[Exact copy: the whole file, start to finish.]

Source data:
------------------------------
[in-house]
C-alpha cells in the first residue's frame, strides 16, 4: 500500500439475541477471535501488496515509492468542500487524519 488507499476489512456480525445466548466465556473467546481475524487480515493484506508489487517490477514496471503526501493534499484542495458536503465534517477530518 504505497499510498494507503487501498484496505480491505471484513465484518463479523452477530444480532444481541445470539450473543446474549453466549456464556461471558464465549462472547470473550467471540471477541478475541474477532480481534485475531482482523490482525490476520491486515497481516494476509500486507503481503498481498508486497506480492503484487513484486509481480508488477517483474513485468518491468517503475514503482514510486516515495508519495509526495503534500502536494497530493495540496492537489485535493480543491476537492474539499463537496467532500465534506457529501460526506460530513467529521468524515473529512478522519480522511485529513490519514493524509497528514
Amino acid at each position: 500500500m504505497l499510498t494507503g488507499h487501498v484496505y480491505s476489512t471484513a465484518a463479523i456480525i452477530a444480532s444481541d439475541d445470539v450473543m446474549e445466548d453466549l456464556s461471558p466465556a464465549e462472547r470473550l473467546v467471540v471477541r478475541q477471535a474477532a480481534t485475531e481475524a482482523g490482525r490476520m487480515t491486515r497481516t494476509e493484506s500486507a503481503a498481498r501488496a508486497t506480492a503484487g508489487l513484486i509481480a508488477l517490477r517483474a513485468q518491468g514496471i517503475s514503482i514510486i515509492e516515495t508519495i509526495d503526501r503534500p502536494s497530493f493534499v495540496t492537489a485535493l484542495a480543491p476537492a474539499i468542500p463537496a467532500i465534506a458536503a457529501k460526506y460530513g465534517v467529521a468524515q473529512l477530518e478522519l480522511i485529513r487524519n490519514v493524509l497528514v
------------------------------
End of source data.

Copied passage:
[in-house]
C-alpha cells in the first residue's frame, strides 16, 4: 500500500439475541477471535501488496515509492468542500487524519 488507499476489512456480525445466548466465556473467546481475524487480515493484506508489487517490477514496471503526501493534499484542495458536503465534517477530518 504505497499510498494507503487501498484496505480491505471484513465484518463479523452477530444480532444481541445470539450473543446474549453466549456464556461471558464465549462472547470473550467471540471477541478475541474477532480481534485475531482482523490482525490476520491486515497481516494476509500486507503481503498481498508486497506480492503484487513484486509481480508488477517483474513485468518491468517503475514503482514510486516515495508519495509526495503534500502536494497530493495540496492537489485535493480543491476537492474539499463537496467532500465534506457529501460526506460530513467529521468524515473529512478522519480522511485529513490519514493524509497528514
Amino acid at each position: 500500500m504505497l499510498t494507503g488507499h487501498v484496505y480491505s476489512t471484513a465484518a463479523i456480525i452477530a444480532s444481541d439475541d445470539v450473543m446474549e445466548d453466549l456464556s461471558p466465556a464465549e462472547r470473550l473467546v467471540v471477541r478475541q477471535a474477532a480481534t485475531e481475524a482482523g490482525r490476520m487480515t491486515r497481516t494476509e493484506s500486507a503481503a498481498r501488496a508486497t506480492a503484487g508489487l513484486i509481480a508488477l517490477r517483474a513485468q518491468g514496471i517503475s514503482i514510486i515509492e516515495t508519495i509526495d503526501r503534500p502536494s497530493f493534499v495540496t492537489a485535493l484542495a480543491p476537492a474539499i468542500p463537496a467532500i465534506a458536503a457529501k460526506y460530513g465534517v467529521a468524515q473529512l477530518e478522519l480522511i485529513r487524519n490519514v493524509l497528514v